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VERDICT WATCH: Joshua Gaspar, Charged with Killing Officer with Car While Impaired


The jury will begin deliberating in the case of Joshua Gaspar on Wednesday morning, after closing arguments took place on Tuesday. The Ohio man is charged with aggravated vehicular homicide, driving under the influence, and other accusations that he was driving without a valid license. The charges are all related to do the death of Ohio State Trooper Kenneth Velez. Gaspar had swerved into the left shoulder of a highway to avoid a car in front of him on September 15, 2016, accidentally striking Velez, who was standing on the side of the road for a traffic stop.

The DUI charge is not based on allegations that Gaspar had been drinking; it stems instead from a methadone treatment minutes before the crash. Gaspar had been prescribed methadone to help him shake a drug addiction he developed to prescriptions which had previously been prescribed after a workplace back injury.

Gaspar claimed the methadone would not have impaired his ability to drive. His prescribing physician testified that no only is methadone safe for those who go on to drive, but that methadone doesn’t peak until several hours after it’s taken. Therefore, even if Gaspar had taken methadone minutes before the crash, it would barely have taken effect, his doctor testified.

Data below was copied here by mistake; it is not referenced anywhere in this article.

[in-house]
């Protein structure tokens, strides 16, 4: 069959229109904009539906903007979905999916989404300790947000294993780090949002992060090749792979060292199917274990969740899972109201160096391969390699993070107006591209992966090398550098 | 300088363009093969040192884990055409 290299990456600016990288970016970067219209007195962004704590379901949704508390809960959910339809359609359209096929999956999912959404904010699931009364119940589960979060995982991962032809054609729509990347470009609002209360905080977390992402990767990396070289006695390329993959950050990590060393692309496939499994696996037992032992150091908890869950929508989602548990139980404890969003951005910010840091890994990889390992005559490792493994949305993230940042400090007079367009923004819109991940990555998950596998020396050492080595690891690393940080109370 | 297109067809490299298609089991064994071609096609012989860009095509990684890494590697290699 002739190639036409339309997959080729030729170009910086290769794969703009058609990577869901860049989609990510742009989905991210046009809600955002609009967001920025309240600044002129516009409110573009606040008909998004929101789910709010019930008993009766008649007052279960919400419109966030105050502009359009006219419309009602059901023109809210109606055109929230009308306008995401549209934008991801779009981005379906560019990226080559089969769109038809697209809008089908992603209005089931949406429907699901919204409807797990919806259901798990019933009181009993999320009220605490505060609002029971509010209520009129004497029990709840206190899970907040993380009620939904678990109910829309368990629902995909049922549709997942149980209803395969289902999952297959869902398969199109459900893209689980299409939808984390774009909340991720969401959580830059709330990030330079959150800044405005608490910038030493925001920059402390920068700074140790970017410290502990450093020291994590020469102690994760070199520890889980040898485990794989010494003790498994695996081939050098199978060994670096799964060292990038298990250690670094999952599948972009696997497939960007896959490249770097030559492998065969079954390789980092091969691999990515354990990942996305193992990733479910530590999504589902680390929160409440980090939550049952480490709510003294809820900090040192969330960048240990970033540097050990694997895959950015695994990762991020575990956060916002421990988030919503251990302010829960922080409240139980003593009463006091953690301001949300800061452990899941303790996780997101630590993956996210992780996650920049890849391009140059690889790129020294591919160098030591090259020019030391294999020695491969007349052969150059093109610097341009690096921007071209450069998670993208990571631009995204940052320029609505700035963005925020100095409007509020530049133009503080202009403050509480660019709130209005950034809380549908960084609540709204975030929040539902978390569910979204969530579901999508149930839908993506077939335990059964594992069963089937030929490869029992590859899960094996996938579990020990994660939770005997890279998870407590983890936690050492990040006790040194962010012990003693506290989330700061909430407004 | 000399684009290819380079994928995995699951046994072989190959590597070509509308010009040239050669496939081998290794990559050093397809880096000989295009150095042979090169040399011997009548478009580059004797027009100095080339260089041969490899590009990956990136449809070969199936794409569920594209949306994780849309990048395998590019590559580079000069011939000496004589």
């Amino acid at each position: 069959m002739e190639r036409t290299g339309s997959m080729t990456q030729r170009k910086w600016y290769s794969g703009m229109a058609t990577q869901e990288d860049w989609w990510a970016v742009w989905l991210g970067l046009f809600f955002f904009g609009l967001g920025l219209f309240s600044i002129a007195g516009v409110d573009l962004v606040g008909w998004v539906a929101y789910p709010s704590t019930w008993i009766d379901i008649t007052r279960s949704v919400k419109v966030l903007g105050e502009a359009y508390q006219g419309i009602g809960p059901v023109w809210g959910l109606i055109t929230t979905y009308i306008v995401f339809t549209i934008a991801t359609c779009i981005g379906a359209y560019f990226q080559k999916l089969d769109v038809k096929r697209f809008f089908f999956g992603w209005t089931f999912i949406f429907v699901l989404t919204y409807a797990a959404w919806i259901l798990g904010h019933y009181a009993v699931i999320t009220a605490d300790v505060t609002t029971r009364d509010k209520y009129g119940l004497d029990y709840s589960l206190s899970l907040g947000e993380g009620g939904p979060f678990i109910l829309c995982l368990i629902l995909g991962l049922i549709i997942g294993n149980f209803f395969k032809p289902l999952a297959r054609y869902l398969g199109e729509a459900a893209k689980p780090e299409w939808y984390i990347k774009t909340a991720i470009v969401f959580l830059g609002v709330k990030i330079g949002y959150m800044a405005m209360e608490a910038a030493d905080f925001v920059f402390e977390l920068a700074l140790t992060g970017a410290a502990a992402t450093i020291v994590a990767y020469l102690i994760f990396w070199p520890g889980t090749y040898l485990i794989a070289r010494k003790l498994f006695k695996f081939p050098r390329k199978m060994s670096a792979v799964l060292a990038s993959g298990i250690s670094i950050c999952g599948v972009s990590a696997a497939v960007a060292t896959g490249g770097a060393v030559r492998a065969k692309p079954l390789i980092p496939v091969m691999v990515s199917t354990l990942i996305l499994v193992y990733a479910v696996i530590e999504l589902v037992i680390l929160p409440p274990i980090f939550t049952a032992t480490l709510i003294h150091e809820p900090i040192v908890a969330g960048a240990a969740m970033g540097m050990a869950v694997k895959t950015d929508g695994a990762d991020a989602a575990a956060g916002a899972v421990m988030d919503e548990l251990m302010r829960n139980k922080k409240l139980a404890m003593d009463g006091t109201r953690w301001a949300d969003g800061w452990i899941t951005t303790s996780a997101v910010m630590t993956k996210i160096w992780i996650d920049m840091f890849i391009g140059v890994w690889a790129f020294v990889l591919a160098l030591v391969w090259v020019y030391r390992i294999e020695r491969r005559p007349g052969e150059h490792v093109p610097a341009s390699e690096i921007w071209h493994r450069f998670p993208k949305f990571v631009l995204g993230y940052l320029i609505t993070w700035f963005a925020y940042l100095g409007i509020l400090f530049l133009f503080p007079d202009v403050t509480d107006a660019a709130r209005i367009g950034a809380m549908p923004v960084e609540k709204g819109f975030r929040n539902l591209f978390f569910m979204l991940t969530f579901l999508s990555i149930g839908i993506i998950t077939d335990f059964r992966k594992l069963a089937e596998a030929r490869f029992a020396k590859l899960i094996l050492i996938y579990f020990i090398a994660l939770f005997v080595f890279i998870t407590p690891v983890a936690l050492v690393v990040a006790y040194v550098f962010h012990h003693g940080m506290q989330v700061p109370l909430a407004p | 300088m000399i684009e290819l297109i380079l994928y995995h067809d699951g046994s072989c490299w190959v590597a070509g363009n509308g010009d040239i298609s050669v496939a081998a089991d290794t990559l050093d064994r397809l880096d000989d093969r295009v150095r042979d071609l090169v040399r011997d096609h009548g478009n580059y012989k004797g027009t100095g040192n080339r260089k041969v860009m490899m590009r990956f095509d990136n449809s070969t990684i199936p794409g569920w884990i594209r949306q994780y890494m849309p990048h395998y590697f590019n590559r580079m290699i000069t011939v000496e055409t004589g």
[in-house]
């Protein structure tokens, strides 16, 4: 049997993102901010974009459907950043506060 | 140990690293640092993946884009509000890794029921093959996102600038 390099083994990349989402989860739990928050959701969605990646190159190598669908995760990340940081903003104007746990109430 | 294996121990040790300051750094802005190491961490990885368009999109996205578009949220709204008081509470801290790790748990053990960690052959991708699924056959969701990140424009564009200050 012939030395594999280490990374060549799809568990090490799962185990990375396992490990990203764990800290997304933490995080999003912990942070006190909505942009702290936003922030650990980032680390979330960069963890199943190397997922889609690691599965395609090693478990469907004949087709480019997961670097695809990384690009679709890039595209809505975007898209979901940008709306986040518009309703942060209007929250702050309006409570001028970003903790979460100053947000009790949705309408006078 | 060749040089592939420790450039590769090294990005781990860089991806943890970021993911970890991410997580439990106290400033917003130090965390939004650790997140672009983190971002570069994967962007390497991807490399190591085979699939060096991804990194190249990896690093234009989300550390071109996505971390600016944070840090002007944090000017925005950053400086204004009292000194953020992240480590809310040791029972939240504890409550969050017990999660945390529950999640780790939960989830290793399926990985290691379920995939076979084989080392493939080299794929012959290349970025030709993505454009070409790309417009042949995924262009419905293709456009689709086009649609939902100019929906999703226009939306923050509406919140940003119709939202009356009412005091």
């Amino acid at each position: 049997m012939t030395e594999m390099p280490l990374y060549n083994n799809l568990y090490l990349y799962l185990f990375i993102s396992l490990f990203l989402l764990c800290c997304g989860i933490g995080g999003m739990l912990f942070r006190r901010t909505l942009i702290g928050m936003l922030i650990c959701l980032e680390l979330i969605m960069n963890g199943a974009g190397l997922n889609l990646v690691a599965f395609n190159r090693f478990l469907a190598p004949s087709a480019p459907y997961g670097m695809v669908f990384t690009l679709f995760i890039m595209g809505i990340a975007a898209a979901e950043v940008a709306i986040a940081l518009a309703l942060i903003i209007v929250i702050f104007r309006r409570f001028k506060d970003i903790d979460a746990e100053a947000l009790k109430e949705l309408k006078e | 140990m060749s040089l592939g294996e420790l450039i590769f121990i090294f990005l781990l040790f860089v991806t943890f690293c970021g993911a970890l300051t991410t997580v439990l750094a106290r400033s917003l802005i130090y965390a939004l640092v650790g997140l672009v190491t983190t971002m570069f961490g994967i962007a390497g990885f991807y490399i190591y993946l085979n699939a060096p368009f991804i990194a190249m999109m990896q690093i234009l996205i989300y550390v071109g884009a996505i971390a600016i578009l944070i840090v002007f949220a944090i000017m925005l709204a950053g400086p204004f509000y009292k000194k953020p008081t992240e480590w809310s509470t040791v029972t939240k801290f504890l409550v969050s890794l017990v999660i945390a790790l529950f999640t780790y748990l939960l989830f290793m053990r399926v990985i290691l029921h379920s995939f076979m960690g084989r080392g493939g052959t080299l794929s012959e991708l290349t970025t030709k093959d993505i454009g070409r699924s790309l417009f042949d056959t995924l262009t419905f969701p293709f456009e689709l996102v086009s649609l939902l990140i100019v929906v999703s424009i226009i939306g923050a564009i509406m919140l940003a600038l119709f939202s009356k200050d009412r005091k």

Despite this, police claim that Gaspar showed signs of impairment such as constricted pupils, slow speech, confusion, and some difficulty with a field sobriety test (despite ultimately passing). Defense attorneys unsuccessfully argued that the state failed to meet its burden in proving that Gaspar was impaired at the time of the accident.

The prosecution has several times changed the estimated speed at which Gaspar was driving. Initial reports suggested he was traveling approximately 78 miles an hour in a 60 mile-per-hour zone. The estimate was downgraded to 65 to 70 at one point, but later, it was downgraded even further to suggest Gaspar might have been traveling between 60 and 65 miles an hour when he struck the officer.

Before the jury received the case, the judge agreed at the prosecutor’s motion to dismiss two of the original thirteen charges Gaspar faced. The dismissed charges accused Gaspar of operating a vehicle while impaired when striking a peace officer, a second-degree felony, and driving a vehicle recklessly when striking a peace officer, a third-degree felony. The elements of those charges remain available for the jury to consider, however, as they are included in several more serious charges.

Prosecutors charged Gaspar with two felonies and one misdemeanor in 2016, but later added ten more charges on a separate indictment in 2017.

Stay with and the LawNewz Network for updates when the jury reaches a decision in this case.

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